Meet Alison Lundergan Grimes, Kentucky’s Democratic Secretary of State and the woman who might just be able to boot Sen. Mitch McConnell from his Senate seat after 30 years.
A new poll released Tuesday found Grimes, 34, tied with McConnell in a hypothetical match-up, with both earning 45% of the vote, according to the left-leaning firm Public Policy Polling.
McConnell’s popularity has been low for weeks—in the latest survey, just 44% of voters said they approve of McConnell, while 47% disapprove—and the survey said he’s becoming increasingly more vulnerable to a challenge. McConnell is in “the weakest position PPP has found him in yet,” firm Director Tom Jensen wrote. PPP had found McConnell leading Grimes in two previous polls, but his lead is dissipating despite early advertising.
Grimes, an attorney, was elected to be Kentucky's Secretary of State in 2011.
She’s well-connected and popular: in 2011, she defeated a candidate hand-picked by Democratic Gov. Steve Beshear in the primary, and her father, Jerry Lundergan, is the former Democratic party chairman and a big player in union politics in the state.
Lundergan helped former President Bill Clinton carry the state in two presidential elections, according to Politico, and the two have remained close: Clinton reportedly met with Grimes in March, promising his support and encouraging her to run.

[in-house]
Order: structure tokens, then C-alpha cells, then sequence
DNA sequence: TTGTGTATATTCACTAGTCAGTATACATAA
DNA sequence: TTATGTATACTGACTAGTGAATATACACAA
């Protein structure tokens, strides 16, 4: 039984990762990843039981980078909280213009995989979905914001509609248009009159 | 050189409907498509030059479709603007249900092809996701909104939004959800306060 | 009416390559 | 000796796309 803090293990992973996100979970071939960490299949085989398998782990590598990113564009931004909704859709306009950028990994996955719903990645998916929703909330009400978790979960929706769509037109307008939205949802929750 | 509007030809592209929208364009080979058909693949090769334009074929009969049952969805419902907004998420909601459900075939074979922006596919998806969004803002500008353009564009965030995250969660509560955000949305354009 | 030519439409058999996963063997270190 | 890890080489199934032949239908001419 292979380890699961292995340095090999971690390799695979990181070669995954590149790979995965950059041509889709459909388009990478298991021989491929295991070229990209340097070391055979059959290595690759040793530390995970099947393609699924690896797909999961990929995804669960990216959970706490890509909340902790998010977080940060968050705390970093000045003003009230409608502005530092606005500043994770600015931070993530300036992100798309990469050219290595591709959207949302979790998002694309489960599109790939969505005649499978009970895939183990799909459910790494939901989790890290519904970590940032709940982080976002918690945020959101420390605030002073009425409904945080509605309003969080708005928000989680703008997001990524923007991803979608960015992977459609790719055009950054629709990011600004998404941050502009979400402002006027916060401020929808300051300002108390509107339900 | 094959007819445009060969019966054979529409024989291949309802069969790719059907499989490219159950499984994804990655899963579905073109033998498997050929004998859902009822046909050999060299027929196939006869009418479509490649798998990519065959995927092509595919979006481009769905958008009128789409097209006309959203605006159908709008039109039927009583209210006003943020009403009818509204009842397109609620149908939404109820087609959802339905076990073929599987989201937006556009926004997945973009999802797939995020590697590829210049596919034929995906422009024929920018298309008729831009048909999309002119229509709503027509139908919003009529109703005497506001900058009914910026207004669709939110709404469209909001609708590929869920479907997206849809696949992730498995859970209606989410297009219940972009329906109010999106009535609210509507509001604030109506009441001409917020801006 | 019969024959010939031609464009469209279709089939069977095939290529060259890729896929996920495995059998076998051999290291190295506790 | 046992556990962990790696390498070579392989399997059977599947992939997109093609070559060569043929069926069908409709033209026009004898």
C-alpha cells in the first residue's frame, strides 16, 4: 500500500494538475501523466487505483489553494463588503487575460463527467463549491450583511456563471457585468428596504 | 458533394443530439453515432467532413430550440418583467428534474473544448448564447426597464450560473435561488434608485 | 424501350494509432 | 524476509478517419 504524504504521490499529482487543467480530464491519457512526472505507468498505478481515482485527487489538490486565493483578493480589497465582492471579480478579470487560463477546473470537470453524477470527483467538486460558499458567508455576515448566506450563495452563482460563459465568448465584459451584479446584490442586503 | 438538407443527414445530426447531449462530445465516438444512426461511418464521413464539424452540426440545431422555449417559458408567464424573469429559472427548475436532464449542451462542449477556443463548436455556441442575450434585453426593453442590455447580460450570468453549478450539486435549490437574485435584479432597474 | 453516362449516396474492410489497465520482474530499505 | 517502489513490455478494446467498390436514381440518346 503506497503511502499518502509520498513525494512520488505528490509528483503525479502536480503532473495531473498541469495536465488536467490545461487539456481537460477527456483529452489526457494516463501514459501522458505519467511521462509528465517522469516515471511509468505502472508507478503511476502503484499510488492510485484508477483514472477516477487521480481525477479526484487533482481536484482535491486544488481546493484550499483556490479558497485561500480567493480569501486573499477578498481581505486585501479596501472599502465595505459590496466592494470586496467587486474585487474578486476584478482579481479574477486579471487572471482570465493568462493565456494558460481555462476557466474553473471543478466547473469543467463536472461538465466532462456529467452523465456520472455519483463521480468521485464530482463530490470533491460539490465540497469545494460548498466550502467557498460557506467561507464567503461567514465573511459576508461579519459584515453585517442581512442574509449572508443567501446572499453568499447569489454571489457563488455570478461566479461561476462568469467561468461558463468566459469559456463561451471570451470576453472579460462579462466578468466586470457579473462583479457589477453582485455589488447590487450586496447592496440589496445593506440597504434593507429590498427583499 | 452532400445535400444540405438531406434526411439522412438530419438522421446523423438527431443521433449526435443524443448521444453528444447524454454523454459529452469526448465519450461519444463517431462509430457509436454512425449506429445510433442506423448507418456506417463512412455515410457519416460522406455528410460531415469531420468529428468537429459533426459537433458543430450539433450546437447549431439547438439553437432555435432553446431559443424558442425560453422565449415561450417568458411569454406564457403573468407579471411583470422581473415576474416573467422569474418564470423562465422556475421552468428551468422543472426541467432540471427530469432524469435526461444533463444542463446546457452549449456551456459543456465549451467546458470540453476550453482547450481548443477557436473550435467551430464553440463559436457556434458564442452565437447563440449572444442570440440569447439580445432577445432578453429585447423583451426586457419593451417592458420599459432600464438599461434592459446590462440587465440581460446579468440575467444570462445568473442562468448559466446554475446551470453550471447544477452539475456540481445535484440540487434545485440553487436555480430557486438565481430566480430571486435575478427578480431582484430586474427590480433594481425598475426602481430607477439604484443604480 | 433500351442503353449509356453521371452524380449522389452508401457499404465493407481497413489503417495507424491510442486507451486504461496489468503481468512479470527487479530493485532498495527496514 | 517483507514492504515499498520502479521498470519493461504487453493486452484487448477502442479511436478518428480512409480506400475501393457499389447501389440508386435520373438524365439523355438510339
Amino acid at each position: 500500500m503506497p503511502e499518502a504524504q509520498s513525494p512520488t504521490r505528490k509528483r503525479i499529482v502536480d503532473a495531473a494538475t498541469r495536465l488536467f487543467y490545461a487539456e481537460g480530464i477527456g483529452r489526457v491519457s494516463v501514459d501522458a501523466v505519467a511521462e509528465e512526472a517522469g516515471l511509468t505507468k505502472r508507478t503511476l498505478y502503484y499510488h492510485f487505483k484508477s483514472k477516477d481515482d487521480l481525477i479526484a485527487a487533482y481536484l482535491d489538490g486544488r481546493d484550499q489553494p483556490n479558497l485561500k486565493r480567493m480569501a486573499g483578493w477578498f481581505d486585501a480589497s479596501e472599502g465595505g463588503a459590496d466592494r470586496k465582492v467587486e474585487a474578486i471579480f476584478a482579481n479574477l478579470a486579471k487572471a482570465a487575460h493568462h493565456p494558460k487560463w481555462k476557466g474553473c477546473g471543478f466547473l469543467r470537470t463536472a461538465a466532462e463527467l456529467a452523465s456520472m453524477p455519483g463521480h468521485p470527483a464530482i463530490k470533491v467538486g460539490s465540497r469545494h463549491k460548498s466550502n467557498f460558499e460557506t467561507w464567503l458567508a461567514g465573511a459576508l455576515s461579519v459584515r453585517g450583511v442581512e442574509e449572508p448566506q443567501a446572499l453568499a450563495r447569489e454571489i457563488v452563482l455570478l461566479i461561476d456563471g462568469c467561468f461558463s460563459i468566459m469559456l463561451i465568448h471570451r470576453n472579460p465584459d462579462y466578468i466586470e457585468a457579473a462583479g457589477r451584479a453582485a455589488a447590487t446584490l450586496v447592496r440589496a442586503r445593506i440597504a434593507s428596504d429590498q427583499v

In April, Grimes met with Beshear about a potential run, but has remained publicly undecided. A political consultant close to Grimes told local radio network WFPL that a decision could come as early as the end of May. "We know McConnell is vulnerable, but is he beatable? And what people who have run for this race have suggested is she get everything in line. And if Alison's going to get in she's going to make sure she has the support it takes," the unnamed source told the station.
Grimes has pushed back against constant questions on her candidacy, saying she "won't be bullied into any decision."
But while Grimes decides her political future, McConnell is building a fierce reelection machine.
He's already raising $13.5 million for his sixth campaign. Advertising and online campaigning has begun in earnest, fueled by a surprising social media strategy that helped push one YouTube ad to more than a million views. He's so far avoided a serious primary challenge from the right, and is focusing his efforts on campaigning against Grimes and other past and present Democratic challengers, rumored or real, as "Obama's Kentucky candidate."